If there is someone in your home who is wheelchair-bound, you know how hard it is to get into a standard tub/shower combination. Even a walk-in shower with a floor that sits level with the bathroom floor may not provide enough access for the wheelchair. To make it possible for a wheelchair-bound individual to get into and out of a shower, you can construct a shower pan that provides enough space for the entire chair.
Things You'll Need
- Measuring tape
- Masking tape
- Circular saw
- Jackhammer or sledgehammer
- 1/2-inch plywood
- Concrete mix
Locate then measure the area around the drain where you want the wheelchair shower pan to be located in the floor. You will need a space that is at least 30 inches out from the wall and 60 inches wide to accommodate a standard wheelchair. Mark the perimeter of this area with masking tape.
Measure approximately 2 feet out from the side of the marked area where you want to place the shower’s entrance. Mark this 2-foot area of the floor separately with masking tape.
Cut into the floor with a circular saw to remove the floorboards in the area marked for the shower pan if the floor is wood and trim down the joists inside the marked area by 3 inches. Use a jackhammer or sledgehammer to break up the floor if it is concrete or cement to a depth of 3 inches.
Measure the spaces between the floor joists that you trimmed down, if you're working with a wood floor, and cut wood boards that sit at the same height as the trimmed joists to this length. For example, if you trimmed down an 8-inch joist to 3-1/2 inches, use 3 1/2-inch boards. Cut enough boards so that you have one to place every 6 inches between the joists and secure the boards with wood screws drilled in at a 45-degree angle to pass through the cross-pieces and into the joists.
Cover the new wood structure of a wood floor with 1/2-inch plywood. Screw the plywood into the joists to create a surface for the shower pan. Remove the broken-up pieces of concrete or cement inside of the marked area on the floor to prepare the shower pan surface.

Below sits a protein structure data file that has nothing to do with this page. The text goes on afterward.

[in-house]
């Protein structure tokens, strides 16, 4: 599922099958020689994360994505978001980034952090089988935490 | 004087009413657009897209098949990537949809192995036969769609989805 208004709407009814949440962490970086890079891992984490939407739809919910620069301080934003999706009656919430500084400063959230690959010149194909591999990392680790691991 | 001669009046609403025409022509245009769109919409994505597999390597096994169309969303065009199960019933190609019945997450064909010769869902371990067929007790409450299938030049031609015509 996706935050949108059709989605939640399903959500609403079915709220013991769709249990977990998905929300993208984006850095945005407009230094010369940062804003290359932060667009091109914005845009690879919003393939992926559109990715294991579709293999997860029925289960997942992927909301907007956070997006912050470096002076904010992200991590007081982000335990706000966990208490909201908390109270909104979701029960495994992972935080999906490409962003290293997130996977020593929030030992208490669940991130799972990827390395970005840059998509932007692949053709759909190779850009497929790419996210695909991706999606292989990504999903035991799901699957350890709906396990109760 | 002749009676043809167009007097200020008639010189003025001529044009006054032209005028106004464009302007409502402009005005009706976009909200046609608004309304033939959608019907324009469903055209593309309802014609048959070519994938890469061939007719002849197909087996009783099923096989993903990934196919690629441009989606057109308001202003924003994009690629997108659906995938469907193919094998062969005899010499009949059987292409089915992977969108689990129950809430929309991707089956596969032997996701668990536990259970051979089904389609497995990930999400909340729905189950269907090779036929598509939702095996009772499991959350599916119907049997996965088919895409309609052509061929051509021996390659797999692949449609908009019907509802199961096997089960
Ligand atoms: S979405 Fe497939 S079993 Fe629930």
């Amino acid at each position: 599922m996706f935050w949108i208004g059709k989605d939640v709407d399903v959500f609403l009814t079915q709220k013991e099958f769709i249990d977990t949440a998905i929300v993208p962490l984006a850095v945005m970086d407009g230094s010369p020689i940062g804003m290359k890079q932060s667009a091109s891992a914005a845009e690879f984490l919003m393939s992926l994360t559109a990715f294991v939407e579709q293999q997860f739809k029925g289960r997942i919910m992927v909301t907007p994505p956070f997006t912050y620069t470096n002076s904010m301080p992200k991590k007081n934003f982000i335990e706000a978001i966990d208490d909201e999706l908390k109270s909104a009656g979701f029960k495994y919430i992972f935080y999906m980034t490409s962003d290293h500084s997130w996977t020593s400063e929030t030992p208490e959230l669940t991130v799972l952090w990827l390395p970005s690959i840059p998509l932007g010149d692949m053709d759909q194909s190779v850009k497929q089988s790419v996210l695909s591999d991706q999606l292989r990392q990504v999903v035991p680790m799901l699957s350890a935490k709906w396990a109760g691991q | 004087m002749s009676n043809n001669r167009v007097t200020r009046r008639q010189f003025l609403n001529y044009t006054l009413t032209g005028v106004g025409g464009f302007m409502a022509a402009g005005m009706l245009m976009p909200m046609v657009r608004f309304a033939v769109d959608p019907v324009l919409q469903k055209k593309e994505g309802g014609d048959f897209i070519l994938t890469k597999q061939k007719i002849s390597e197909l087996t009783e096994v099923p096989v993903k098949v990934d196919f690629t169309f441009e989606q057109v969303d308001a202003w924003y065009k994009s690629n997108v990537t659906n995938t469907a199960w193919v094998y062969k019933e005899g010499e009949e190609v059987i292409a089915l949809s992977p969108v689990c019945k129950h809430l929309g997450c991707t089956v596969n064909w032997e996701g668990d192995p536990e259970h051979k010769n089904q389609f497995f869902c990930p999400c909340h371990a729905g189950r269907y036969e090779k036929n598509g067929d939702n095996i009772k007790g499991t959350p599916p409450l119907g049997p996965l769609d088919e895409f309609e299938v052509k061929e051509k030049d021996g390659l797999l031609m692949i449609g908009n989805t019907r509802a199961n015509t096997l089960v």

Add enough water to concrete mix to make a thick, just spreadable, material. Use a spade to spread the concrete in the shower pan area so that the concrete sits roughly 1-inch high around the drain and slopes upward toward the edges until it sits level with the surrounding floor. Use a level to check the slope of the concrete surface then wait for the concrete to fully dry.
Remove the nails from the floorboards in the second 2-foot section of a wood floor where you want to place the shower entrance and take up the floorboards. Spread mortar between and over the joists to build the floor back up and create a slight slope to the section of floor and angled down toward the shower to make a small hump in the floor. If the floor is concrete or cement, build the floor up at a slope in the same manner to create a small hump approximately 2 feet out from the shower to help keep water in the shower area.
Types of Laminate Floor Transitions
Laminate is a floor covering product used to resemble hardwood flooring. It is made from planks comprised of a composite base topped...
How to Cut a Hole in the Ceiling for Attic Access
Cutting a hole for attic access gives you additional storage, as well as easier access to the mechanical systems of your home....
How to Build a Wheelchair Accessible Shower
People who are physically challenged need bathroom facilities that allow them to shower safely. The average home bathroom does not have the...
How to Build a Roll-in Shower
A roll-in shower by definition is a waterproof area large enough for an individual in a wheelchair to shower independently while remaining...
Building Instructions for Wheelchair Porch Lifts
A porch lift can be added to a home to make the home wheelchair accessible. A lift has advantages over a wheelchair...
Shower Seat Dimensions
Shower seats provide convenience, safety and a measure of independence for the elderly, disabled or wheelchair-bound. Many types of portable and permanent...
Engineered Floor Joist Span Specifications
The typical engineered floor joist is made of lumber in the shape of an 'I,, thus commonly called an I-joist. Floor joists...
DIY Build a Handicap Shower
A handicap shower is built to specifications spelled out by the Americans with Disability Act (ADA). It is built even with the...